The Chinese government has repeatedly said that it has lifted 100 million people out of poverty since Xi Jinping took office in 2012. While there is solid data to support this claim, it might be time to start applying a new measure of poverty in China in the light of the country’s rapid economic and social development.
According to the latest data supplied by the World Bank, only 0.6 percent of the Chinese population lived below the country’s official poverty line of having less than $2.30 at their disposal per day. In 2012, that number was still at 10.2 percent – or around 120 million people higher. Yet, China’s official poverty line is only a little higher than the World Bank universal global poverty line of living off $1.90 per day - despite the fact that China has been classified as an upper-middle income country since 2015.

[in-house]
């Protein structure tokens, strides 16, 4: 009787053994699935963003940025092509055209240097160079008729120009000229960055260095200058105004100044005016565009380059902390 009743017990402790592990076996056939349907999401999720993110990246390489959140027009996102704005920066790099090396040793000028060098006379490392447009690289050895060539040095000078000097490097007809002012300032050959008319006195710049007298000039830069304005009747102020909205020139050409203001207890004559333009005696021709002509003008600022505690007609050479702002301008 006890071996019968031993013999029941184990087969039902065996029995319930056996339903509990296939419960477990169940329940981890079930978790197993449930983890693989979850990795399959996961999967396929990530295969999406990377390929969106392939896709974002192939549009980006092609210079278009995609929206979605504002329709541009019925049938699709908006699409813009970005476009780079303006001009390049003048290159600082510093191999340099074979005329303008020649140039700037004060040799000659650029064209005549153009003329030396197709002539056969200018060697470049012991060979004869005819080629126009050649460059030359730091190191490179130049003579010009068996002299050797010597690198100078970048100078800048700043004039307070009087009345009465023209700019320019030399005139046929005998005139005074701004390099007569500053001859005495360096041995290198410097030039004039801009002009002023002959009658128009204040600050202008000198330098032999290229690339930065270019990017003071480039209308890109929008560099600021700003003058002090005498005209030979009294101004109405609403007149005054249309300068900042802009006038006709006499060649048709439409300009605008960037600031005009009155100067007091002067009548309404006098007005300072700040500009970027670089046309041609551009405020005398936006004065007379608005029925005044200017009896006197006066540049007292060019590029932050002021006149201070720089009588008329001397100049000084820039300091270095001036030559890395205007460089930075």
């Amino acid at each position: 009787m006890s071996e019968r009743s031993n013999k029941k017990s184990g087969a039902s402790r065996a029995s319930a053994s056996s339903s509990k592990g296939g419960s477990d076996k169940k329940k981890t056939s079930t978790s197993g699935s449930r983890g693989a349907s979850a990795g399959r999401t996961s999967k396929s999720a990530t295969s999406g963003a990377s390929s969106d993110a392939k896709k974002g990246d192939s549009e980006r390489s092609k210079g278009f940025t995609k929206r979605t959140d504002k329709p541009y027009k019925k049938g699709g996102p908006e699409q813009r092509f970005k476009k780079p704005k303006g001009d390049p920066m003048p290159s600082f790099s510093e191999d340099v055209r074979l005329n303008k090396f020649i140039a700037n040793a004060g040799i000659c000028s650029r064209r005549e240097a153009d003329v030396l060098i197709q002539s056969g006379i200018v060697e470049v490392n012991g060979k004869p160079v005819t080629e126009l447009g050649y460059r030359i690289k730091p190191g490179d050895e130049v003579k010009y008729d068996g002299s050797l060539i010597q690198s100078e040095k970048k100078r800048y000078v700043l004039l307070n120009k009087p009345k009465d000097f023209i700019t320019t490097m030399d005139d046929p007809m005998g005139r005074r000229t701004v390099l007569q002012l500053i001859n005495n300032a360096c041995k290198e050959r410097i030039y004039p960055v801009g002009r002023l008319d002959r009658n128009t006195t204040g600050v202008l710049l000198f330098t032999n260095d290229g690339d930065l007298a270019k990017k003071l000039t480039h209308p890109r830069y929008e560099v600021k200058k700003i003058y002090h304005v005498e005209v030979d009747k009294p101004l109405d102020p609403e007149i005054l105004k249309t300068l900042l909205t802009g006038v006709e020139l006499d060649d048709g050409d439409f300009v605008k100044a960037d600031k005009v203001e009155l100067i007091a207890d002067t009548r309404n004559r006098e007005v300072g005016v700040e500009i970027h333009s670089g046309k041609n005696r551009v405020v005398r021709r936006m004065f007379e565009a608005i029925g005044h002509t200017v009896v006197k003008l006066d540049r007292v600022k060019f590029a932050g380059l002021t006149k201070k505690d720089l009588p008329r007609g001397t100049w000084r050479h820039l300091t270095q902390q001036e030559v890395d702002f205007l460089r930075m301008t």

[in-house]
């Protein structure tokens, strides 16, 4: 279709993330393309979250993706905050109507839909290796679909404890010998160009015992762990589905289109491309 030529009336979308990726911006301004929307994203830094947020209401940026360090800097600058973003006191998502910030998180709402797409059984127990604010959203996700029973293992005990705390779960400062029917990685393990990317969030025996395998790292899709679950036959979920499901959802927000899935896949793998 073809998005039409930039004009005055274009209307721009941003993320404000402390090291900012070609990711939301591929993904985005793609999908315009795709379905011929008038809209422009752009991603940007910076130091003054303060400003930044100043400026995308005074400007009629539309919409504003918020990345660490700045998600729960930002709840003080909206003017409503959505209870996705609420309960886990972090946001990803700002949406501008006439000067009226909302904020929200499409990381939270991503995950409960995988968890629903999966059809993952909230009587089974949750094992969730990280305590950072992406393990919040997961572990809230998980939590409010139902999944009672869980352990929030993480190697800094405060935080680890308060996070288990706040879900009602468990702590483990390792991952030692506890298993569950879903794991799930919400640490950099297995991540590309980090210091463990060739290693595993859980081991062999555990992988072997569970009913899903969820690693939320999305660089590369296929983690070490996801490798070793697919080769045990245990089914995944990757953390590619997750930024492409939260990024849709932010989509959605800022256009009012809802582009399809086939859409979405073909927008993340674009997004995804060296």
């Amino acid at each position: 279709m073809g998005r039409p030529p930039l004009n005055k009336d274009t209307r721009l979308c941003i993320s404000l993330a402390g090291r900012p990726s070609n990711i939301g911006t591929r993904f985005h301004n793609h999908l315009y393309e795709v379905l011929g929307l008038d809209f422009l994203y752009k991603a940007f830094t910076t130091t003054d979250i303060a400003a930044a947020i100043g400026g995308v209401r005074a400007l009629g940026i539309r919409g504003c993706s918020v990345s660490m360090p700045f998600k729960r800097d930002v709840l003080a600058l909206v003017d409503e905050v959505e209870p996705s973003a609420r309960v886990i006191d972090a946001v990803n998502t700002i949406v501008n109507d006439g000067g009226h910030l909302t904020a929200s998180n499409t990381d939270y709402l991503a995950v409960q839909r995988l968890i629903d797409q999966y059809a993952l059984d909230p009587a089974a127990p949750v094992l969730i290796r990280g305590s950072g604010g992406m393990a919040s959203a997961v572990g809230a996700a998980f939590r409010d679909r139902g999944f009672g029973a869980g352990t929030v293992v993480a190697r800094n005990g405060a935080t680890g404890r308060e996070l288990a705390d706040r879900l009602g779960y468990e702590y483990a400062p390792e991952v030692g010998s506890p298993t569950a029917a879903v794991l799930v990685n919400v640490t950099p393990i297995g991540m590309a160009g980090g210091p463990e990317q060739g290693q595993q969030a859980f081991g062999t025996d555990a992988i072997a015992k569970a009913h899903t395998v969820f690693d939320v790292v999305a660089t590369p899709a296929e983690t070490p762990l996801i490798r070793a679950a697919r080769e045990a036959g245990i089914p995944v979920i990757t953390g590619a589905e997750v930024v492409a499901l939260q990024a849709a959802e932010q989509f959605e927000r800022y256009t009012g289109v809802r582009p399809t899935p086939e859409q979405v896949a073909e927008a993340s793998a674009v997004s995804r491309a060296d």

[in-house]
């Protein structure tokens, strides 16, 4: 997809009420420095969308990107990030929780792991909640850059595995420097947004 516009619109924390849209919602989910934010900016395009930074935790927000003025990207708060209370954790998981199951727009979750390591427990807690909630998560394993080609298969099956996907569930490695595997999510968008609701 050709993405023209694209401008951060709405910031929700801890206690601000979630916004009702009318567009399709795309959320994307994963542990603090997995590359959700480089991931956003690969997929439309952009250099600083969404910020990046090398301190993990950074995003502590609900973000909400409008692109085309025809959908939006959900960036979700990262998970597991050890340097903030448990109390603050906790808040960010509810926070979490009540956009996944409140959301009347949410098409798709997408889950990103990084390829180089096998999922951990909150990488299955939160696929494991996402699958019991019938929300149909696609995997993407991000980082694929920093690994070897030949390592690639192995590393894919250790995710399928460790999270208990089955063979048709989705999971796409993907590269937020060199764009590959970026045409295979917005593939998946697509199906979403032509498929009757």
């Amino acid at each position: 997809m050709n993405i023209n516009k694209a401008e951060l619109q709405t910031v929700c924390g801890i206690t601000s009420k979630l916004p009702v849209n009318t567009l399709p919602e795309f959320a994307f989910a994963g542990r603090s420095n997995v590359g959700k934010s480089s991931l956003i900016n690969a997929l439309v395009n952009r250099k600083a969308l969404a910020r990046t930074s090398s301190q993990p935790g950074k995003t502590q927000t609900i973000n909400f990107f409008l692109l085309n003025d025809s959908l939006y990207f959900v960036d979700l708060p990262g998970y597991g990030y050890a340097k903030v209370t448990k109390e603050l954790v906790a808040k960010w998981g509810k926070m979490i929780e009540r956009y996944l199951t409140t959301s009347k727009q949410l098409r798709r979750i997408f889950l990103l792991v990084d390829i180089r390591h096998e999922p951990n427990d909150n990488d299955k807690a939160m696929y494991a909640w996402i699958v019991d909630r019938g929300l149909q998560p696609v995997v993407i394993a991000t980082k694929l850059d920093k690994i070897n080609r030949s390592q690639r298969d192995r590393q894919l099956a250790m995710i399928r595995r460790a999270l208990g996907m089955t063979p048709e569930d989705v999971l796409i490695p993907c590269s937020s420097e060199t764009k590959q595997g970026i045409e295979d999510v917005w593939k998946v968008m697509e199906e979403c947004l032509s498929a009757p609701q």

Applying the World Bank upper-middle income poverty line of $5.50/day to the country, almost a quarter of Chinese still lived in poverty in 2016. This rate is in line with the average for upper-middle income countries, which has sunk to around 20 percent by 2019.
No matter what metric is applied, China’s progress in tackling poverty is nevertheless apparent. In the year 2000, around half of Chinese, more than 600 million, still lived below the national poverty line. Nearly all Chinese lived below the poverty line for upper-middle income countries as recently as 1990.